Top Secret Trade Deal WikiLeaked: It Is What We Expected

Print
Written by Dean Baker   
Friday, 15 November 2013 11:15

WikiLeaks once again provided a valuable public service, releasing a working draft of the Trans-Pacific Partnership’s (TPP) chapter on intellectual property. The chapter has many of the provisions that critics had feared.

Specifically, there are several provisions that will increase protectionism in the prescription drug market, pushing up prices in the countries that sign the agreement. There are also provisions that would strengthen copyright protection, increasing the responsibility of third parties to assist copyright holders in enforcing their copyrights.

The greater protection for prescription drugs takes a variety of forms. For example, there is wording that would require countries to allow patents for new combinations of existing drugs. This has been a hotly contested issue internationally.

India’s Supreme Court recently upheld a decision to withhold a patent for the cancer drug Glivec. This drug, which sells for as much as $100,000 for a year’s dosage in the United States, is a combination of previously approved drugs. On this basis India refused to award a patent. As a result, Indian patients can get a generic version that costs around $2,000 a year.

The TPP also provides for stronger and longer protection for test data used to establish a drug’s safety and effectiveness. If this gets into law, patients in many countries will likely have to wait longer before having access to generic versions of drugs.

The US proposed language for the TPP that would require countries to issue patents for medical procedures. This means that a surgeon who has developed a creative way to carry through a particular operation – or was at least able to get a patent issued — would be able to sue other doctors for doing similar operations.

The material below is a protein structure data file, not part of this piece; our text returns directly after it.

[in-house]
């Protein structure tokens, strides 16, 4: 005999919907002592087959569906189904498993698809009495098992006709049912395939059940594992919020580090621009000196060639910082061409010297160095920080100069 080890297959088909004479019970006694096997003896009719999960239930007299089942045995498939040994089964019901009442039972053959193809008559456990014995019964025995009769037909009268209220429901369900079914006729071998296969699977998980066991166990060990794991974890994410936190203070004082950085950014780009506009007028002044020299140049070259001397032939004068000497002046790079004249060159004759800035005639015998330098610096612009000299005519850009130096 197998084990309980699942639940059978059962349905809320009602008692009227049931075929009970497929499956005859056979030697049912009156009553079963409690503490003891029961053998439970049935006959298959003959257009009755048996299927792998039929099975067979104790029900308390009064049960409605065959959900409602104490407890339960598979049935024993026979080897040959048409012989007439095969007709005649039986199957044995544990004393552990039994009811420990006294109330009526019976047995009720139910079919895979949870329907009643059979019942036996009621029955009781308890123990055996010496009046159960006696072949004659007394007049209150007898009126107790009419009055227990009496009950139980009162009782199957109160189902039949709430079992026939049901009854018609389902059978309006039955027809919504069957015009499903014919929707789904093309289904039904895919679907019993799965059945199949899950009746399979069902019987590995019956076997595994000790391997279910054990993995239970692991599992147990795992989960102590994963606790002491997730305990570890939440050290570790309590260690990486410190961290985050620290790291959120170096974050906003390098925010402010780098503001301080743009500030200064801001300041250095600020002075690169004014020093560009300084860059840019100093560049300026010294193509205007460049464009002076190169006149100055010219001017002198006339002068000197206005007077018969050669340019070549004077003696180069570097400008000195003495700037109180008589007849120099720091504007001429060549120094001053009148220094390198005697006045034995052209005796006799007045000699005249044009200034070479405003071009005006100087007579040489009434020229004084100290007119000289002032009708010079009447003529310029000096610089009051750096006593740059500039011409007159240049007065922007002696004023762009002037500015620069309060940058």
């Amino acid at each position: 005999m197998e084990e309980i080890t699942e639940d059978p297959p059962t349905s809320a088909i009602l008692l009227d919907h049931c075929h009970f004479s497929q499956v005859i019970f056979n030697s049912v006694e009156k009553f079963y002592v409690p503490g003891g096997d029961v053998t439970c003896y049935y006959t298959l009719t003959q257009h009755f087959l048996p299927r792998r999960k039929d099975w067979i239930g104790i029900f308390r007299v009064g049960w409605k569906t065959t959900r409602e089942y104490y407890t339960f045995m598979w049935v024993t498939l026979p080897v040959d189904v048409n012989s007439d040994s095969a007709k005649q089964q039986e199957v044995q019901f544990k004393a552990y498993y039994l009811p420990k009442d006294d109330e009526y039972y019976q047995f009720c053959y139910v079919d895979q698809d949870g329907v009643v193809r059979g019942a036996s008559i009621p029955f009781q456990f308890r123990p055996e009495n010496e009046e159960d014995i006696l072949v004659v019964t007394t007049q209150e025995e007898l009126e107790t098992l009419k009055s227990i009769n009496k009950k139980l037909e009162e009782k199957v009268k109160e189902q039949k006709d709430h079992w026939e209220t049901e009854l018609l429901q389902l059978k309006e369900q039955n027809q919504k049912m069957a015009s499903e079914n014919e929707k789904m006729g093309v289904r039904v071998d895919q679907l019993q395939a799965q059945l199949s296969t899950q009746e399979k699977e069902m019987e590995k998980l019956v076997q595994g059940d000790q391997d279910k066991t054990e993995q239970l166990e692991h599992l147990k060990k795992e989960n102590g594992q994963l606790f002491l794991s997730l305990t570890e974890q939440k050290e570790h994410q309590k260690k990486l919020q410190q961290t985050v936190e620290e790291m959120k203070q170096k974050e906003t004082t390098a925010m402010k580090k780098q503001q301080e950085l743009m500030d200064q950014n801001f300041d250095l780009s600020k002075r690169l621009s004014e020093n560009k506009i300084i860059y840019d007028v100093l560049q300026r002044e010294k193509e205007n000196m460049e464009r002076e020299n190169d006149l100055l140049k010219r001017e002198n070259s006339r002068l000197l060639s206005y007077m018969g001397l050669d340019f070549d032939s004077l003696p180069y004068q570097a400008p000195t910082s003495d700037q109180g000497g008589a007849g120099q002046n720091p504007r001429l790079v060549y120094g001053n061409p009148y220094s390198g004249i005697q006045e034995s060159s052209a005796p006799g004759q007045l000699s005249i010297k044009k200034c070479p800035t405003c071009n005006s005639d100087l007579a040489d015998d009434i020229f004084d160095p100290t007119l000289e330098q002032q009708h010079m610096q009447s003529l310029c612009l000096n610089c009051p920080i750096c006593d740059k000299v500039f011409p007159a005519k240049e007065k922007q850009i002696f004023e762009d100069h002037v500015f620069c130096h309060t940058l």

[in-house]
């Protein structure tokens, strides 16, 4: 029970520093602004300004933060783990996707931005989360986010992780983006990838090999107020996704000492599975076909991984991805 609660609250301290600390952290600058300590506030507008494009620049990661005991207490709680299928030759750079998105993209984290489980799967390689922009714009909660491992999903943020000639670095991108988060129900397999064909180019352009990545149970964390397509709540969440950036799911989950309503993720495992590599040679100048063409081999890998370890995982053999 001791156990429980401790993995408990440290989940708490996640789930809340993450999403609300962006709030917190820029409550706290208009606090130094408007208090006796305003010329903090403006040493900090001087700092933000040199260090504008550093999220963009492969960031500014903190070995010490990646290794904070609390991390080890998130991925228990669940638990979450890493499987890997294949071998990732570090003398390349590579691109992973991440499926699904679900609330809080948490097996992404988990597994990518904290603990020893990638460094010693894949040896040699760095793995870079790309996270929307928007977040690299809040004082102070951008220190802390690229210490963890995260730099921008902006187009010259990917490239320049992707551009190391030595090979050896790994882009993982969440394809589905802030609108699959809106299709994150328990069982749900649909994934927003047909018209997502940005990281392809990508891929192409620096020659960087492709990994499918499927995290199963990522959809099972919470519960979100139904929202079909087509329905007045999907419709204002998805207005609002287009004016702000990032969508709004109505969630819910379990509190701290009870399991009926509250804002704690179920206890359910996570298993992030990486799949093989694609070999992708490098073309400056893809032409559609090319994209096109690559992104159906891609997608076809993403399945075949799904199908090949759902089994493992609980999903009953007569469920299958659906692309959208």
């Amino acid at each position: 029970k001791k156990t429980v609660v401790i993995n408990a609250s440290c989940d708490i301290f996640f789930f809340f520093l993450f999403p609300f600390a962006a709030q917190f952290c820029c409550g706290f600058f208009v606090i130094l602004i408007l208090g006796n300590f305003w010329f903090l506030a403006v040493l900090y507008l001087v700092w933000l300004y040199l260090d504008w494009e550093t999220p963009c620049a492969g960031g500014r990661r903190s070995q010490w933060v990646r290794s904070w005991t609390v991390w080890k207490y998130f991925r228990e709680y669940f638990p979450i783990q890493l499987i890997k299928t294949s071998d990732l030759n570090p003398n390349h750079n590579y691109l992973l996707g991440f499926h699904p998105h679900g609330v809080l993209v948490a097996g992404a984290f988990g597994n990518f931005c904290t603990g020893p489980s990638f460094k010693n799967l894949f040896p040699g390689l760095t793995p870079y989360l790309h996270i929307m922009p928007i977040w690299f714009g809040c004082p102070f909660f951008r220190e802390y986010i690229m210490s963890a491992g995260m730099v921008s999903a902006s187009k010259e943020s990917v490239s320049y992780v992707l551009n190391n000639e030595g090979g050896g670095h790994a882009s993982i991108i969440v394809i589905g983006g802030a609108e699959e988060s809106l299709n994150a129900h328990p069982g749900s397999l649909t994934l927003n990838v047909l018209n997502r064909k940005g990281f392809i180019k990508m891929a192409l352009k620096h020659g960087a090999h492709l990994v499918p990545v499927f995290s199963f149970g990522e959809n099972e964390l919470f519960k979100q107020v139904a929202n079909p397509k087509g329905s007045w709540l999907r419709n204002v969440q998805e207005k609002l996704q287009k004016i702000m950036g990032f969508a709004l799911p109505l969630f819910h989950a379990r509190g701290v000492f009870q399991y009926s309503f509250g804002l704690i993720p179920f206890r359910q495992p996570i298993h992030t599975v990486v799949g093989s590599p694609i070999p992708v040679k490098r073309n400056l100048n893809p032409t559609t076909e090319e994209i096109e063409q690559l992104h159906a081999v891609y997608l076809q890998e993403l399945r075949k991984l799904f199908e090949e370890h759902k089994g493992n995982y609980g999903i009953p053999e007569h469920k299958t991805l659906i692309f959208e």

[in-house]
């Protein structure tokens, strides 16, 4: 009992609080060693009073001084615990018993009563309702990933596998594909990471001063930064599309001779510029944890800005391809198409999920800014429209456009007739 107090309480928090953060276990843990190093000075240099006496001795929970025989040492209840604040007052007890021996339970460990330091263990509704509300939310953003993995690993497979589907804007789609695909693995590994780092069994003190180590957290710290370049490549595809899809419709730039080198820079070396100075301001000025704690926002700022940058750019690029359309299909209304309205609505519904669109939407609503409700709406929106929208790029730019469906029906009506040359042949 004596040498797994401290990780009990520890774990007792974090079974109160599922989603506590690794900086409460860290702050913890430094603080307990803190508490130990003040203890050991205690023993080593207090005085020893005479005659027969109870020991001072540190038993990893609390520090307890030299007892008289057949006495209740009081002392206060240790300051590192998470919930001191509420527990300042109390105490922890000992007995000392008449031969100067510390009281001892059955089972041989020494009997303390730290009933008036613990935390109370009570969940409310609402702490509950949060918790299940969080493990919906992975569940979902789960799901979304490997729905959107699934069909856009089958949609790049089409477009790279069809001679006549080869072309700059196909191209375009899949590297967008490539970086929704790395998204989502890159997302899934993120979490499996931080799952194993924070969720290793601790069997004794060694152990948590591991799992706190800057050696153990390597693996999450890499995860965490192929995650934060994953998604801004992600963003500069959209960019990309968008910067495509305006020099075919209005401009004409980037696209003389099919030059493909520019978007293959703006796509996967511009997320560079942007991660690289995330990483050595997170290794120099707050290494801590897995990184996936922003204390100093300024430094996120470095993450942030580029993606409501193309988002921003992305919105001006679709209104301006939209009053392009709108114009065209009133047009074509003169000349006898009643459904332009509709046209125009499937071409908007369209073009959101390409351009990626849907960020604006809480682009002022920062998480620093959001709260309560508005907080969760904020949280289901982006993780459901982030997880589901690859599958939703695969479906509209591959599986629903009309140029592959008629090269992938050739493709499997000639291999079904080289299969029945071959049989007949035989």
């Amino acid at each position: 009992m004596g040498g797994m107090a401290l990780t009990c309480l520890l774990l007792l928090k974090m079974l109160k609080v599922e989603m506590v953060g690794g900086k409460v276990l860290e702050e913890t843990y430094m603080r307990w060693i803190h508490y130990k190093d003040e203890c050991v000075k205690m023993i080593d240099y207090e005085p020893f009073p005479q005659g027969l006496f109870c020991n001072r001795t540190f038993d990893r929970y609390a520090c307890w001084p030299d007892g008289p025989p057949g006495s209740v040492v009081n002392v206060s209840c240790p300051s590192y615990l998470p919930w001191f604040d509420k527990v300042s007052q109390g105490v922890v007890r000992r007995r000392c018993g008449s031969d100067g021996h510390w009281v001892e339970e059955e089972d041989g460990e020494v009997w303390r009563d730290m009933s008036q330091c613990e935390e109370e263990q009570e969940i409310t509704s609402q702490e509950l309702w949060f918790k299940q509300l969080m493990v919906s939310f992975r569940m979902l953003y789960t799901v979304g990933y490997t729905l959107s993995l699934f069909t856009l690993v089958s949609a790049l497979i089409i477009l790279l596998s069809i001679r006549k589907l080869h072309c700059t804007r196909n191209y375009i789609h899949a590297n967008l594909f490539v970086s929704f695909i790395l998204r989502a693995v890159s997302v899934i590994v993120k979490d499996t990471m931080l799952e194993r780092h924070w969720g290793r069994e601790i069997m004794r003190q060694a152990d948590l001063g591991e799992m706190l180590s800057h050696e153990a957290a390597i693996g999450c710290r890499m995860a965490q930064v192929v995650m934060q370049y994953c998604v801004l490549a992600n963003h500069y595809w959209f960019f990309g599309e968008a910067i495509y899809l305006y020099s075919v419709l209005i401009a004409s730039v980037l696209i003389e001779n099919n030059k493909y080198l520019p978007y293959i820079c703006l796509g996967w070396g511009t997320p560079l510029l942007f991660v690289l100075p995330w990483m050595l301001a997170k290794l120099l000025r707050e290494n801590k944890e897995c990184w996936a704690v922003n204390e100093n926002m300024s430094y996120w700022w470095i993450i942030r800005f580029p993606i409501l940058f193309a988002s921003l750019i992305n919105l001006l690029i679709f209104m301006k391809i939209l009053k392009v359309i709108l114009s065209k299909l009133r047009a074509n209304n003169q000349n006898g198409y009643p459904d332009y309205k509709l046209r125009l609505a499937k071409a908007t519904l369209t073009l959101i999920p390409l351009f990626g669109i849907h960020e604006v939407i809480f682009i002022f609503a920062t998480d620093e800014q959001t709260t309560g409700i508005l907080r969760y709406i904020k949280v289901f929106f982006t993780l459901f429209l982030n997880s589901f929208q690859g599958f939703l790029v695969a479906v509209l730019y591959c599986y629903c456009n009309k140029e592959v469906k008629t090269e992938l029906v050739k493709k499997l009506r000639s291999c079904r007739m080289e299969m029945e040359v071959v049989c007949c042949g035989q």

There are also numerous provisions strengthening rules on trademarks and copyrights. The most important provisions with respect to the latter are probably the sections that could lead intermediaries to be held liable for unintentional copyright infringement. For example, a website host could possibly be held liable for infringement if a person had posted video or written material that was subject to copyright protection.

The direction of this chapter is to take commerce 180 degrees in the opposite direction of free trade. It is all about increasing protectionism – and in almost every single dispute the US takes the strongest protectionist position possible. And, as the economics textbooks tell us, protectionism leads to higher prices, economic distortions and waste and corruption.

While the whole thrust of the chapter is to increase protections, the statement of objectives does include the following somewhat inspiring statement (opposed by the United States):

The protection and enforcement of intellectual property rights should contribute to the promotion of technological innovation and to the transfer and dissemination of technology, to the mutual advantage of producers and users of technological knowledge and in a manner conducive to social and economic welfare, and to a balance of rights and obligations.

[And to] support each Party’s right to protect public health, including by facilitating timely access to affordable medicines.

This is nice wording. Together with a couple of dollars it should buy you a cup of coffee.